Article published in:Certainty-uncertainty – and the Attitudinal Space in Between
Edited by Sibilla Cantarini, Werner Abraham and Elisabeth Leiss
[Studies in Language Companion Series 165] 2014
► pp. 285–296
scilicet and videlicet
This paper gives an analysis of the Latin ‘commitment-markers’ scilicet and videlicet with the help of the research of Simon-Vandenbergen and Aijmer (2007) on English modal adverbs and Nuyts (esp. 2001) on modality and commitment. On the basis of distributional differences and translation networks one may establish the differences between these words. They are both evidential markers that give the speaker’s commitment to the content of what is said and they have a comparable origin. There are however important differences: scilicet (‘of course’) shows that the evidence is based on expectation and is strongly directed towards the addressee, whereas videlicet (‘clearly’) shows that the evidence is inferable from the context or from reasoning and is not directed towards the addressee.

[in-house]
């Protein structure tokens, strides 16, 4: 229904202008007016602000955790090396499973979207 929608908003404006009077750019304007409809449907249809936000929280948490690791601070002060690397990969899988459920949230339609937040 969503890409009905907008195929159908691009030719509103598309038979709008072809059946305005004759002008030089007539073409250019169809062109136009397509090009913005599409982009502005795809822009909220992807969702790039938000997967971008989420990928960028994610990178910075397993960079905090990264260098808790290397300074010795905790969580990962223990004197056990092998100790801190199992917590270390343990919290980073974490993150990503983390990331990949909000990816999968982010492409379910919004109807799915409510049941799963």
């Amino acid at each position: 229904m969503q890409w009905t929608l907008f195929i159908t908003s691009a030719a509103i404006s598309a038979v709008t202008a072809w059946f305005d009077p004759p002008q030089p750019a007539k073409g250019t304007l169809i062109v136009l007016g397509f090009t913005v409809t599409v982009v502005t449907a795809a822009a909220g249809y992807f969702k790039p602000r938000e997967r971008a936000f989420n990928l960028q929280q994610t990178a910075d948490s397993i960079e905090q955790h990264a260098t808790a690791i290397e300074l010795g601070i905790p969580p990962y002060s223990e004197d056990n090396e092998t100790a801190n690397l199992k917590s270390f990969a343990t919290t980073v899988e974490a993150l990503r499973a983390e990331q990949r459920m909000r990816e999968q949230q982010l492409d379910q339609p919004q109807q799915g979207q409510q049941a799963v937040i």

Published online: 14 November 2014
Cited by other publications
Blanco-Suárez, Zeltia & Mario Serrano-Losada
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